Starbucks Company History Timeline


The first, in 1972, was Jean Mach.

By 1972 the three founders had opened a second store in University Village and invested in a Probat roaster.


In its first two years of operation, Starbucks purchased green coffee beans from Peet's Coffee & Tea,. In 1973, Alfred Peet stopped supplying Starbucks and helped train their new Roastmaster, Jim Reynolds.


That illusion came crashing down in 1975, when an extraordinary freeze devastated the Brazilian coffee crop.


You can still see Starbucks’ original mermaid, baring her breasts and spreading her tails, on the window of the “original Starbucks” (actually the second location of the original Starbucks, to which it moved in 1977) at Seattle’s tourist-beloved Pike Place market.


Starbucks founders Zev Siegl, Jerry Baldwin and Gordon Bowker, Seattle, February 1979


In 1981 Howard Schultz, a sales representative for Hammarplast, a Swedish company that made kitchen equipment and housewares from which Starbucks bought drip-coffee makers, noticed how large the company’s orders were, which prompted him to pay it a visit.


Schultz was so impressed that he decided to pursue a career at Starbucks, and he was hired as the head of marketing in 1982.

After joining the company in 1982, a different cobblestone road would lead him to another discovery.


In May 1984 Starbucks opened a sixth store at 4th Avenue and Spring Street in downtown Seattle, which, at Schultz's urging, included an espresso bar.

At the close of the 1984 fiscal year, Starbucks sales were $6.5 million, up from $5.6 million the previous year.


In March 1985, employees voted for union representation and joined Local 1001 of the United Food and Commercial Workers.


By 1986, the company operated six stores in Seattle and had only just begun to sell espresso coffee.


1987 Il Giornale acquires Starbucks assets with the backing of local investors and changes its name to Starbucks Corporation.

Also in 1987, Starbucks opened its first locations outside of Seattle in Waterfront Station in Vancouver, British Columbia, and Chicago, Illinois.


In 1988 Starbucks introduced a mail-order catalog; the company was serving mail-order customers in every state and operating 33 stores.

1988 Offers full health benefits to eligible full- and part-time employees, including coverage for domestic partnerships.


In October of that year it opened its first store in Chicago, and by 1989 there were nine Chicago Starbucks.

Starbucks lost money while preparing for its planned expansion, including more than $1 million in 1989 alone.

By 1989, 46 Starbucks stores existed across the Pacific Northwest and Midwest, and the company was roasting more than 2,000,000 pounds (907,185 kg) of coffee annually.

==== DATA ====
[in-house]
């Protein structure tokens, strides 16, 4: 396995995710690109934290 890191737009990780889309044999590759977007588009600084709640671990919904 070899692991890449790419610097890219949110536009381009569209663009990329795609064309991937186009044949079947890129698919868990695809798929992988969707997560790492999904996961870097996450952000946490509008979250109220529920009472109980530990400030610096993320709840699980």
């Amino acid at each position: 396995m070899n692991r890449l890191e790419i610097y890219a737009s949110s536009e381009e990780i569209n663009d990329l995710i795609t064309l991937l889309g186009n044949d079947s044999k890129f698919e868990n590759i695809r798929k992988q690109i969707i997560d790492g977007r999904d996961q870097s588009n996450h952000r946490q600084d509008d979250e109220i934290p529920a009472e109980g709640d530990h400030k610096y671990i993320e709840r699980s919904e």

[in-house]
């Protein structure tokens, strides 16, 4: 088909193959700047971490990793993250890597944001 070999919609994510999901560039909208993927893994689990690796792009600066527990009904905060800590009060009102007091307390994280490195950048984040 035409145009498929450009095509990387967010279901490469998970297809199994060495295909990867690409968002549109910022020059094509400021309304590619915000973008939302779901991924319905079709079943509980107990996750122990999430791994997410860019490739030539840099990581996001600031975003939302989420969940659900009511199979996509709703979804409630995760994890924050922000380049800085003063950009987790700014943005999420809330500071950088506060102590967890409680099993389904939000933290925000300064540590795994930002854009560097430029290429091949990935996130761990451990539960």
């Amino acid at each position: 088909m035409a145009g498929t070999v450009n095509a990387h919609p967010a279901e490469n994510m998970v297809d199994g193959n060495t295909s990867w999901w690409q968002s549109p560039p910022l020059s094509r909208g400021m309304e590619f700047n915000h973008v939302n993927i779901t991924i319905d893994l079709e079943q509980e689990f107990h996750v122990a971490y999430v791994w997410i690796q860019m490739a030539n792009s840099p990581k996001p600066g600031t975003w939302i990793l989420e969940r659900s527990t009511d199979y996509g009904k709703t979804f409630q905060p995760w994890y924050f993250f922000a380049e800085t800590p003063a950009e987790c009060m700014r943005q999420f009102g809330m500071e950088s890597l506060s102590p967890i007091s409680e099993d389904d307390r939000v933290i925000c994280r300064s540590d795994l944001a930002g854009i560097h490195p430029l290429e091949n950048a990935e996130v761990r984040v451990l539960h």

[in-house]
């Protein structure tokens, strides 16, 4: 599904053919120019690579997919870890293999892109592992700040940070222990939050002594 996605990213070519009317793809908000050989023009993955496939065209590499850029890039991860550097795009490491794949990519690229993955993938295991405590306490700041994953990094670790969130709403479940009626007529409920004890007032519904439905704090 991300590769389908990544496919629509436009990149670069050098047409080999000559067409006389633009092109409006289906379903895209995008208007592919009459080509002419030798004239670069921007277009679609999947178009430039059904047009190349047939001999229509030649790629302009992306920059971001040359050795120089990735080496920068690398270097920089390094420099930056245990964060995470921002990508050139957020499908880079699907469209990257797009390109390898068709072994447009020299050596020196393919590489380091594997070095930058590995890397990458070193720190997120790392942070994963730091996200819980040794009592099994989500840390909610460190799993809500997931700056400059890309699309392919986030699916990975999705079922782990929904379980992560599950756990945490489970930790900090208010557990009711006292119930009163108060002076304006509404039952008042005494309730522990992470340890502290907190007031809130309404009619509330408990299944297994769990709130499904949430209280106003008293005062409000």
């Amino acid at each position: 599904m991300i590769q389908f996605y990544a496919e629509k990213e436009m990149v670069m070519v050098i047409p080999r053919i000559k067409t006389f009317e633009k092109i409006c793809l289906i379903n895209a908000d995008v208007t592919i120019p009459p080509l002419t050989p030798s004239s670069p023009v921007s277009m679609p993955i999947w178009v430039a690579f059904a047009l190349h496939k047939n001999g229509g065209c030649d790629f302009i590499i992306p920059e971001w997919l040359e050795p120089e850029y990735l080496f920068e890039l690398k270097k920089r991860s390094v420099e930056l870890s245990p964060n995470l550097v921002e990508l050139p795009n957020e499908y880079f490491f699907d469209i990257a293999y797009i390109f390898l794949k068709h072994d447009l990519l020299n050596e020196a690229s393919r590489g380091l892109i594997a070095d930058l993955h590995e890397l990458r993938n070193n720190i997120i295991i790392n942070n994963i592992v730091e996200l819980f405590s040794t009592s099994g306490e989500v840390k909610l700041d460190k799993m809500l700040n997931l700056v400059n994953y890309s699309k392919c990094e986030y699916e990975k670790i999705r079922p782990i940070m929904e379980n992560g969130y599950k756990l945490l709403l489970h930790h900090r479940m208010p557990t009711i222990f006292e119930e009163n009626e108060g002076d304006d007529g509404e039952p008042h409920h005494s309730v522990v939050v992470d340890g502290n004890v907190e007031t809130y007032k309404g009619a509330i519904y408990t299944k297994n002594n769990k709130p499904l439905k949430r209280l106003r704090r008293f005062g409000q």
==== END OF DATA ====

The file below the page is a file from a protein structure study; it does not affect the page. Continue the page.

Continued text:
By 1990 he had hired two star executives: Howard Behar, previously president of a leading developer of outdoor resorts, Thousand Trails, Inc.; and Orin Smith, chief financial and administrative officer for Danzas, USA, a freight forwarder.

1990 Starbucks expands headquarters in Seattle.


1991 Becomes the first privately owned United States company to offer a stock option program that includes part-time employees.


By 1992, Starbucks had more than 135 outlets and was earning yearly revenues of up to $72 million.

Starbucks entered into a meteoric period of expansion that continued after the company went public in 1992.

The company went public in 1992, the same year it opened its first stores in San Francisco, San Diego, Orange County, and Denver.

1992 — It was completed the initial public offering (IPO), that produced more cash for the company and caused the growing of Starbucks in the coffee industry.


1993 Opens roasting plant in Kent, Wash.


Sales approached the $1 billion mark that year, while net income hit $57.4 million, more than five times the result for 1994.

1994 Opens first drive-thru location.

In 1994, Starbucks acquired The Coffee Connection, gaining the rights to use, make, market, and sell the "Frappuccino" beverage.


1995 Begins serving Frappuccino® blended beverages.


Schultz sold 12% of the company for $25 million in order to raise capital for doubling its stores in the next two years.In 1996 they were able to increase their stores outside America by opening their first store in Tokyo, Japan.

1996 Begins selling bottled Frappuccino® coffee drink through North American Coffee Partnership.


When they expanded in 1997 into Florida, Michigan and Wisconsin the total number of branches were 1,412 by the end of year.

In Japan the first foreign market was developed with the help of SZABY Inc., a Japanese retailer and restaurateur, through other partnerships they also opened in Hawaii and Singapore the same year and in 1997 they also opened in Philippines.

Starbucks' expansion into Florida, Michigan, and Wisconsin in 1997 helped the total number of units reach an astounding 1,412 by year-end, more than double the previous two-year total.

1997 Establishes the Starbucks Foundation.


In 1998, they bought U.K. based company Seattle Coffee Company for $83 million.

1998 — The Starbucks brand extended into the grocery channels across all over the United States was launched and another stores appeared.

1998 Extends the Starbucks brand into grocery channels across the United States Opens in underserved neighborhoods through joint-venture partnership with Magic Johnson.


In early 1999 through the purchase of Pasqua Coffee Co., a chain of coffee and sandwich shops with 56 units in California and New York.

Aggressive expansion in the United Kingdom yielded more than 100 units by late 1999.

1999 Acquires Tazo Tea.


Meanwhile, in Seattle, the partners had found the location they wanted, a corner storefront in the old Harbor Heights Hotel at 2000 Western Avenue, just north of the Pike Place Market.

Schultz announced in 2000 that he was stepping down as CEO but would remain as chairman.


2001 Starbucks expands to continental Europe with opening of stores in Switzerland and Austria.